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Be an “environmentally friendly” investor

Be an “environmentally friendly” investor

On April 22, we observe Earth Day, a worldwide event focusing on protecting the environment. As a citizen of this planet, you may want to take part in Earth Day activities. And as an investor, you can learn some valuable lessons from the environmental movement.

            Here are a few ideas to consider:

  • “Recycle” proven strategies. Over the past few decades, we have discovered ways of bringing new life to objects we would have previously thrown away. When you invest, you also don’t need to discard things you’ve used before – such as proven investment strategies. For example, one tried-and-true technique is to simply purchase investments appropriate for your needs and risk tolerance, and then hold these investments until either your situation changes or the investments themselves are no longer the same as when you bought them. (To illustrate: You might have bought stock in a company whose products or services are not as competitive as they once were.)
  • Avoid “toxic” investment moves. Since the first Earth Day in 1970, we have had some success in identifying and eliminating toxins in our air and water. You can also find – and avoid – “toxic” investment moves. One such move is chasing a “hot” stock. By the time you hear about this stock – from a friend, relative or even a television or internet commentator – it may already be cooling off. Even more importantly, it might not be suitable for your needs, either because it’s too risky or because you already own several similar stocks. “Hot” stocks aren’t so hot if they aren’t right for you.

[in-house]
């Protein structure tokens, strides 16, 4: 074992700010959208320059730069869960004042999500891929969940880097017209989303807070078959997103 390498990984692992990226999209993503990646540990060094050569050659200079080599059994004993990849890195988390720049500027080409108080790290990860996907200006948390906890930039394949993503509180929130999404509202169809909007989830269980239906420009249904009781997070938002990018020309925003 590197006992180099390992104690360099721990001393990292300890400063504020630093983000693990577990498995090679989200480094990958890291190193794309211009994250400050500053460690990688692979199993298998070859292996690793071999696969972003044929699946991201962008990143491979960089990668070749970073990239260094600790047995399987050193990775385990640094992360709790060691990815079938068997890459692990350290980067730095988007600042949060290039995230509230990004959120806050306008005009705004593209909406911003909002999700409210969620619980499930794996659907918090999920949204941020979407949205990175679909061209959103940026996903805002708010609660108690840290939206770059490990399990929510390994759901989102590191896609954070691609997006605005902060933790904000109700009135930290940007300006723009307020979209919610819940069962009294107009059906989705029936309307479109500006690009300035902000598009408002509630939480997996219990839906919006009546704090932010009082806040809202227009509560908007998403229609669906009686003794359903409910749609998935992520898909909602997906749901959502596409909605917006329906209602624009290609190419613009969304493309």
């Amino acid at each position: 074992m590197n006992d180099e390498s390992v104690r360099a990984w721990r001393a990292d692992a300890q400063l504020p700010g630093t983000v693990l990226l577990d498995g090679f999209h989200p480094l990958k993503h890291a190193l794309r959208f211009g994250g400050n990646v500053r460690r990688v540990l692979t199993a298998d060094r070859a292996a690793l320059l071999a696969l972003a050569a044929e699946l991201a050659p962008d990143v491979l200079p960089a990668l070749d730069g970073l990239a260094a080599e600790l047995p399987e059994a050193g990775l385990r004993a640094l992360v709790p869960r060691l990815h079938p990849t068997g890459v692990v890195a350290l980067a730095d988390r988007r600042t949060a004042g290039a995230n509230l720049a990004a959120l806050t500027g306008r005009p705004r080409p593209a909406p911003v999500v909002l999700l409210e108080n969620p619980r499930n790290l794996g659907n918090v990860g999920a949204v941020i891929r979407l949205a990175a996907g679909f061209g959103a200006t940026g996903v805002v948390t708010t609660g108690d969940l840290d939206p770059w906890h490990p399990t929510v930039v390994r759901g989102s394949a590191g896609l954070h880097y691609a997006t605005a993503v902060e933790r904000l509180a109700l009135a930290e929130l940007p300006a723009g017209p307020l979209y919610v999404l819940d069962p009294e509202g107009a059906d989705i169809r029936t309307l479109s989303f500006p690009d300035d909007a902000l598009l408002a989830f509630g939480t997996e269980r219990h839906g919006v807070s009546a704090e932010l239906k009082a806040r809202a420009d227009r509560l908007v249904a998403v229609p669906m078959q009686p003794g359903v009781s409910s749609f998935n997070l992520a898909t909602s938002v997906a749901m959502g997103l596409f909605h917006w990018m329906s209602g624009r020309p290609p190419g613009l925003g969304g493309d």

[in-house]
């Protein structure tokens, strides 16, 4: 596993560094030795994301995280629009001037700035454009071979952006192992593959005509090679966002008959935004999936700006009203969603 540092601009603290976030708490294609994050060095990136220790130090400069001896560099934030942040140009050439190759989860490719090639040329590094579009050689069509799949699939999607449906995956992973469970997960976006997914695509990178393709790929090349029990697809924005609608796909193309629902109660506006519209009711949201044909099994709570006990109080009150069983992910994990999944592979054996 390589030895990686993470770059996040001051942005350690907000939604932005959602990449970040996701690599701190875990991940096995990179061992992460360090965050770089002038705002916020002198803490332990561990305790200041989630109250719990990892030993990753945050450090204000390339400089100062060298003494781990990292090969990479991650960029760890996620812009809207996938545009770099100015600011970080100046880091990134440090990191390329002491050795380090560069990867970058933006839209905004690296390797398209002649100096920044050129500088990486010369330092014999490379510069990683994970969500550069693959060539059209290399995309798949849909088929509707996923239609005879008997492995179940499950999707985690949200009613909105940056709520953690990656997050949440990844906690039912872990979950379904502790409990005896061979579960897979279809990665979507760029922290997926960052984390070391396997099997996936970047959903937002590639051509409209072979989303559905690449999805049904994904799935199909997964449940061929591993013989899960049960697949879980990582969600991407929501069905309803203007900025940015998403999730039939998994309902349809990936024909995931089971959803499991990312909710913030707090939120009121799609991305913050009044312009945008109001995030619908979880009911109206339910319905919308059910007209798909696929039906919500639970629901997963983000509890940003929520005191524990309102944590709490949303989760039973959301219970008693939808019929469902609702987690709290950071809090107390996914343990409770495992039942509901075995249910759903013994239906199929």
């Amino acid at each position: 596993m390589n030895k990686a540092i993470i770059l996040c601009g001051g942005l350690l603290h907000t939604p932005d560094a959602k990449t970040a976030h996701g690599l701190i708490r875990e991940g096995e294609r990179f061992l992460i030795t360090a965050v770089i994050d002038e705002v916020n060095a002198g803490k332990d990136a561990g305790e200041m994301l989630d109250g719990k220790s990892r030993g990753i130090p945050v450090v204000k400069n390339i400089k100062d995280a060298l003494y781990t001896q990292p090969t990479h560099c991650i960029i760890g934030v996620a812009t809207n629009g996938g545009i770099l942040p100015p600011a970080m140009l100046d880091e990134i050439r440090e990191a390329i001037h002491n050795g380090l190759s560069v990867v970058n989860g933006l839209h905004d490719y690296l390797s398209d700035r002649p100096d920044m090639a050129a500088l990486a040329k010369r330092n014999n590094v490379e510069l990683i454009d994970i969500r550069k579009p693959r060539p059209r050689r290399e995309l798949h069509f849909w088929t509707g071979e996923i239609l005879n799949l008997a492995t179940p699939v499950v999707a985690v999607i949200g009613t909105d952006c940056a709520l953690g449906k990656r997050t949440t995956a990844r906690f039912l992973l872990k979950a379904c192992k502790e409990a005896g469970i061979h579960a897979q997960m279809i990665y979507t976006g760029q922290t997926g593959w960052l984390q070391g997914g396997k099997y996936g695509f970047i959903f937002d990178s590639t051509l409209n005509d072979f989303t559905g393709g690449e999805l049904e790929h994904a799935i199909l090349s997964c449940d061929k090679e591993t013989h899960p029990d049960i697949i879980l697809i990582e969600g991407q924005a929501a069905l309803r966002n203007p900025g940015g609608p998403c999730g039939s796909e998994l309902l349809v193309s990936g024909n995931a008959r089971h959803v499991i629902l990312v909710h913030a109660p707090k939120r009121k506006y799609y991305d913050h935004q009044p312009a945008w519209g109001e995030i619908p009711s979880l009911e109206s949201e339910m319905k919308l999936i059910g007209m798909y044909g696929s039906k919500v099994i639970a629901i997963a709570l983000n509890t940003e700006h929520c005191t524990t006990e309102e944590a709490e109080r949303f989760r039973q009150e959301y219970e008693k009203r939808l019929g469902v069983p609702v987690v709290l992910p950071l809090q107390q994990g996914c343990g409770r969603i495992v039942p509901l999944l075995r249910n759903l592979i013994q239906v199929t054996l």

• Reduce “excess” investments in your portfolio. Environmentalists stress the need for all of us to reduce our “footprint” on earth – that is, we can help improve the environment by owning less “stuff.” The same idea can also apply to investing. If you took a close look at your portfolio, you might find investments that you’ve held for years but whose purpose is no longer clear to you. Some may even be duplicates, or near-duplicates, of other investments. You might be able to improve your financial picture by getting rid of this “clutter.” By selling investments you no longer need, you could use the proceeds to purchase new investments that may be far more effective in helping you meet your objectives.
  • Plant “seeds” of opportunity. Many Earth Day lesson plans for students emphasize the value of planting gardens and trees. As an investor, you, too, need to look for ways to plant “seeds” of opportunity so that you can eventually harvest the results. Specifically, look for those investments that, like trees, can grow and prosper over years and decades. Of course, growth-oriented investments carry investment risk, including the possible loss of principal. Yet, to achieve your long-term goals, such as a comfortable retirement, you will need some growth potential in your portfolio. You can reduce the level of risk by owning a mix of investments – including less aggressive vehicles, such as bonds – in your portfolio.

Each year, Earth Day comes and goes. But its messages have had a profound impact on generations of people interested in preserving our environment. And translating some of these lessons to the investment arena can have a powerful effect on your financial future.

This article was written by Edward Jones for use by your local Edward Jones Financial Advisor.

 

Here’s how the tax reform plan could affect you

Here’s how the tax reform plan could affect you